A variation on "Cyrano de Bergerac" set in small town India - Bareilly - with the actors speaking convincingly in the local accent. A free spirited girl (Kriti Sanon) buys a book and discovers the writer has written about a girl just like her and goes about looking for the author (his photo is on the back cover). The book's publisher (Ayushmann Khurrana) tells her the author (Rajkummar Rao) is his friend who left town. In actual fact he is the author of the book himself but put his shy friend's photo on the cover of the book. He falls in love with her and pretends to deliver her letters to the writer while responding himself. Matters get more complicated when he asks his shy friend to return, pretend to be boorish while wooing the girl in order to put her off him. The plan backfires. Not withstanding the ridiculous shenanigans this is a charming little film with the three stars giving earnest performances. Where the film really soars is in it's depiction of the small town, the offbeat quirky characters, the superb production design perfectly capturing the seedy lower middle class homes and costumes. Kirti Sanon who has an off-beat kind of beauty - tall, lanky, big toothy smile - not unlike Julia Roberts - has great screen presence and comes off very raw and real and is a breath of fresh air.

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Re: Last Seen Movie - The Latest Movie You Have Seen; ratings

Postby Reza » Sun Dec 17, 2017 9:20 am

Lord of War (Andrew Niccol, 2005) 8/10

Black comedy about an arms dealer (Nicolas Cage) who becomes rich buying and selling weapons - he is not particular who he does business with and deals with communists, fascists, muslims, African warlords, any group who is willing to do business with him. Soon he is rich and very successful and acquires a trophy wife and enemies, both illicit (Ian Holm as a rival arms dealer) and licit (Ethan Hawke as a federal agent on his trail). His partner is his coke-head brother (Jared Leto). When the Cold War ends, the Soviet Union opens up as a haven of arms for sale - "buy 6 tanks get 1 free". Cynical and chilling film incorporates surrealistic humour and action-thriller elements and is held together by the deadpan Cage who is hilarious delivering his lines and providing the narration of his rise up this "corporate" ladder in a stoned voice. At the center of the story is the horrifying reality of what war does and how it is such men who play a role in creating havoc and destruction. Director Niccol's screenplay is a lacerating outcry against gun traffic, exposing how wars are fed and maintained to keep going on.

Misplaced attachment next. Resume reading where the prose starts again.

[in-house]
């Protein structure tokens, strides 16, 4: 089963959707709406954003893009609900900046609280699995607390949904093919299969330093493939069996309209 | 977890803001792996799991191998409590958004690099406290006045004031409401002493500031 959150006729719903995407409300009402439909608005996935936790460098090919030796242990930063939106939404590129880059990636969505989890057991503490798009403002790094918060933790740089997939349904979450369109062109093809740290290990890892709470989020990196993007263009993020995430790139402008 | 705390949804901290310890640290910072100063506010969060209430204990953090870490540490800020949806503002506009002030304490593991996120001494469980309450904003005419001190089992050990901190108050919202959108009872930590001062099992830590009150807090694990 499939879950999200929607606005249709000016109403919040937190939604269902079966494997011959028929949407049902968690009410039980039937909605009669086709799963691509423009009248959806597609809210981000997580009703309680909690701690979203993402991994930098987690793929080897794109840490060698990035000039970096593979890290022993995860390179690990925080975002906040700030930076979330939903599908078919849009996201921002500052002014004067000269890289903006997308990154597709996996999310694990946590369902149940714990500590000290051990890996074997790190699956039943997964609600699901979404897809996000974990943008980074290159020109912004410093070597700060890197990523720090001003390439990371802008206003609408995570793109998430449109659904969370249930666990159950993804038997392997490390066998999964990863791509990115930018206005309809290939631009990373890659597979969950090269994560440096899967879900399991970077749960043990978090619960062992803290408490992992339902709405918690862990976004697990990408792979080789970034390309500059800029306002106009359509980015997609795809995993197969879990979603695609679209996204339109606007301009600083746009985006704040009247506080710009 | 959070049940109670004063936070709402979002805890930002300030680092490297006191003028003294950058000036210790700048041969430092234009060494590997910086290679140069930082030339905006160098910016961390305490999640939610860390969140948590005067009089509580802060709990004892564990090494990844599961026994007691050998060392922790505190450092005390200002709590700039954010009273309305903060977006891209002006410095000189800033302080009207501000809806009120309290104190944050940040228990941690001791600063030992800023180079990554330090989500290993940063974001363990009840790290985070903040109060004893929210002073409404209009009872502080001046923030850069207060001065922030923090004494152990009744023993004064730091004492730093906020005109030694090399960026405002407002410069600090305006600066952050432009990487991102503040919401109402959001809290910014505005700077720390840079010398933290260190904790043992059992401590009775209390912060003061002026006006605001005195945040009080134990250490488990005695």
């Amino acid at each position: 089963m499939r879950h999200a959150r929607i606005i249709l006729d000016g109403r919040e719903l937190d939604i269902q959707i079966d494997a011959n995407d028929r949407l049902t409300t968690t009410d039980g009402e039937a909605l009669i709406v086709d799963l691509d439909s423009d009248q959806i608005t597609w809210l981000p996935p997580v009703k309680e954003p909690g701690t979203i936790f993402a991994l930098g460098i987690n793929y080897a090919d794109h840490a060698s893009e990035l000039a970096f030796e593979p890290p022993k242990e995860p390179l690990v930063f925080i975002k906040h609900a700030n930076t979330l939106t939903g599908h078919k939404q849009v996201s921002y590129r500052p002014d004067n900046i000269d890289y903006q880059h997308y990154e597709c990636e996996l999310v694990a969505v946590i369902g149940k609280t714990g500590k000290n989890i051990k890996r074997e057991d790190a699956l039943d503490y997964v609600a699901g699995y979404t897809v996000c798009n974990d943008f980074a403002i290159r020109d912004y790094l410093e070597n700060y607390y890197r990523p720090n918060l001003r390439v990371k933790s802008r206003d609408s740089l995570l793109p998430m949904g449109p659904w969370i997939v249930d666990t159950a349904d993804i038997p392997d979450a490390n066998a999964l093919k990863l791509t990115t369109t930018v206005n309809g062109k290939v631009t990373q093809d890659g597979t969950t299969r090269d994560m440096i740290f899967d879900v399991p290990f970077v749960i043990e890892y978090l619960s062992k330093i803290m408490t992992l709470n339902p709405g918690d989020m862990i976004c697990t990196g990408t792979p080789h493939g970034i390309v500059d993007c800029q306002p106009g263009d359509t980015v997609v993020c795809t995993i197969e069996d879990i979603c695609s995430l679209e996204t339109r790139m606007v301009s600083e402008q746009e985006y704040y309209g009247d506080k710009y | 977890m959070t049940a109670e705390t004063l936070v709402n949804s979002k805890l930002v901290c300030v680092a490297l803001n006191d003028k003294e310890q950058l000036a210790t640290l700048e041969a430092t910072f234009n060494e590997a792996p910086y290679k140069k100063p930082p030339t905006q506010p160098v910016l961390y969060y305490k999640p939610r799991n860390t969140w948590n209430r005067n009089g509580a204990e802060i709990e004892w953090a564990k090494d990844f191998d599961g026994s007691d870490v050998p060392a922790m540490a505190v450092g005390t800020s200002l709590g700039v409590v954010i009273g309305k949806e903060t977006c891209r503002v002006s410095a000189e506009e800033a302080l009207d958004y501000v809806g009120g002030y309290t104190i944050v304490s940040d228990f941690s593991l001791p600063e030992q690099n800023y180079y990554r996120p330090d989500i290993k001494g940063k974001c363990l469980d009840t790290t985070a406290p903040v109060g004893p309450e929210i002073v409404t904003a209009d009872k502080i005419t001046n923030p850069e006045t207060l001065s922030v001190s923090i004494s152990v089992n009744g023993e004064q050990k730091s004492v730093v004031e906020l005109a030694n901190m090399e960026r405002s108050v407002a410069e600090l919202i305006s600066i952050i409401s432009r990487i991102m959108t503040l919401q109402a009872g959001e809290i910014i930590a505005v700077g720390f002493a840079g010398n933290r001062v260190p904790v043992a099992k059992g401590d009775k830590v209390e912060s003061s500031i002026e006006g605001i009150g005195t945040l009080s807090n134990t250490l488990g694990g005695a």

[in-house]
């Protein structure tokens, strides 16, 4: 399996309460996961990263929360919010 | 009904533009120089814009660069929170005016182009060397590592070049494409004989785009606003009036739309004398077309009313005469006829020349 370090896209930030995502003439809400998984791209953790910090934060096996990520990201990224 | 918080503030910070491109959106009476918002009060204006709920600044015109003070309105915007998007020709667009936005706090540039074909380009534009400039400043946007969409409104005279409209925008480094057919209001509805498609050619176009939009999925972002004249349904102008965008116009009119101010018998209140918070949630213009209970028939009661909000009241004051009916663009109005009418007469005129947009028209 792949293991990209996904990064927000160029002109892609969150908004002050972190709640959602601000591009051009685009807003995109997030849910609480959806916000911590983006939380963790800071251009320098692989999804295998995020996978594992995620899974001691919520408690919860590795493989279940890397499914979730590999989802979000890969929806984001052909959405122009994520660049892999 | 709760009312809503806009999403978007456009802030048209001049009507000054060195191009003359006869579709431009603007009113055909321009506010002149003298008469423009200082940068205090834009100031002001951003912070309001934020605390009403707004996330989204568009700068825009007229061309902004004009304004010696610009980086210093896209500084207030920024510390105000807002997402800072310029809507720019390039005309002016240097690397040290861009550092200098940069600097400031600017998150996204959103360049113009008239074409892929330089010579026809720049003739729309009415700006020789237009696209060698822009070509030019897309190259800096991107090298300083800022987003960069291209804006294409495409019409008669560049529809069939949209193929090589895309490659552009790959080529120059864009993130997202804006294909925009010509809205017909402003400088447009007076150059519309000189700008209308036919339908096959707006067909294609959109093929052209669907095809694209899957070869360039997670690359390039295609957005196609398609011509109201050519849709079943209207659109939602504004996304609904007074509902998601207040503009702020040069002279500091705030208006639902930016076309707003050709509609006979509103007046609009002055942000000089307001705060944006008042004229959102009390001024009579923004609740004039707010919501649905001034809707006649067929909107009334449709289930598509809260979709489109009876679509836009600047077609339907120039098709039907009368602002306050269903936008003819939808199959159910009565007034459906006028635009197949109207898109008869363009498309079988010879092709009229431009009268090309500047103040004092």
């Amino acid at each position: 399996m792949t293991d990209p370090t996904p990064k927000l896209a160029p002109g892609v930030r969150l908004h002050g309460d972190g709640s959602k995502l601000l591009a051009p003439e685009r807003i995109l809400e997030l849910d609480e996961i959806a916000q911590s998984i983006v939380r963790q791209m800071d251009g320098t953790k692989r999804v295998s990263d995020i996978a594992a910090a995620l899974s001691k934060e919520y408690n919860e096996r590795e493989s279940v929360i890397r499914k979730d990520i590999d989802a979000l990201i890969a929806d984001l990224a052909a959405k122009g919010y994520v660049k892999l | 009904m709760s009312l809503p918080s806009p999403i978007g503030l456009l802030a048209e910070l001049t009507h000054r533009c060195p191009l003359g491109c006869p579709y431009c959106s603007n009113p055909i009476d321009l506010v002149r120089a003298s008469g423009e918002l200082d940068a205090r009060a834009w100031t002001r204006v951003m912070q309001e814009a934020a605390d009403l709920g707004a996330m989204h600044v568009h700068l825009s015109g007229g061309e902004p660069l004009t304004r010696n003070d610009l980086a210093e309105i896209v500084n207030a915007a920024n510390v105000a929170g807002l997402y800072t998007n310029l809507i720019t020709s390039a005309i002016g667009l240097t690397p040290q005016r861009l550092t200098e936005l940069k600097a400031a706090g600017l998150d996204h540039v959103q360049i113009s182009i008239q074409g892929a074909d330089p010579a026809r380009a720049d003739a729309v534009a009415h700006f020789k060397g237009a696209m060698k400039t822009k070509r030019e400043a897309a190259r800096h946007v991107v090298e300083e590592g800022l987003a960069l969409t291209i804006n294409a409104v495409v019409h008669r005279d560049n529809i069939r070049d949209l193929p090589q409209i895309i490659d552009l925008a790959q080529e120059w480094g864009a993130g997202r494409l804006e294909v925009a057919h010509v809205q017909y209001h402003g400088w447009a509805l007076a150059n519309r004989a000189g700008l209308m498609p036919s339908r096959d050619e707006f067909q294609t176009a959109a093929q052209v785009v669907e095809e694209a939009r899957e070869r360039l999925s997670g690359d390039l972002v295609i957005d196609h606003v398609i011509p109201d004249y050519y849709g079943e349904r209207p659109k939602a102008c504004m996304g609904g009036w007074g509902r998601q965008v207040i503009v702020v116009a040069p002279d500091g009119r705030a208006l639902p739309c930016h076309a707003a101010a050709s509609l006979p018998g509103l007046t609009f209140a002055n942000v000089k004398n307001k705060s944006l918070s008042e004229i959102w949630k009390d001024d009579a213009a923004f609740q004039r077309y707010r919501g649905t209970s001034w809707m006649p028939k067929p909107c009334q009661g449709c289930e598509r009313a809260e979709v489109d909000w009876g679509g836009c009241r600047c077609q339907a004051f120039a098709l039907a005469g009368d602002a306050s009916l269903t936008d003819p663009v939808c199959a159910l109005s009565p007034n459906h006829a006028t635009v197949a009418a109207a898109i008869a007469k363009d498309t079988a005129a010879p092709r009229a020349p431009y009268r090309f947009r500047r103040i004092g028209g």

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Re: Last Seen Movie - The Latest Movie You Have Seen; ratings

Postby Reza » Sun Dec 17, 2017 9:19 am

We Were Dancing (Robert Z. Leonard, 1942) 6/10

Silly fluff based on Noël Coward's play - "Tonight at 8.30" - has the delightful pairing of glamorous Norma Shearer and debonair Melvyn Douglas as two impovershed European aristocrats who meet, instantly fall in love, get married and become professional houseguests at various nouveau riche households who take pride in hosting them. One of Shearer's last films (which flopped) at MGM before she retired at the peak of her career - Louis B. Mayer offered her the title role of "Mrs Miniver" during this film's shoot which she refused because at age 40 she did not want to play mother to 24 year old Teresa Wright. Her loss was 38 year old Greer Garson's gain who won an Oscar for the part. Despite the silly material here (played to great success on stage by Noël Coward & Gertrude Lawrence), Shearer shines giving a witty and delightful performance - you can see the MGM machine at work for the studio's former great lady - she gets all the right camera angles, lushly lit closeups and gets to wear chic gowns by Adrian. The tongue-in-cheek interplay between the leads is superbly played. They are supported by a great group of the studio's character actors - Gail Patrick, Reginald Owen, Lee Bowman, Alan Mowbray, hilarious Marjorie Main, Florence Bates, Connie Gilchrist - each of whom provides a strong stamp despite little screen time. The comic and frivolous screwball plot, which was more suited to the 1930s, was rejected due to bad timing of the War years. A fun film.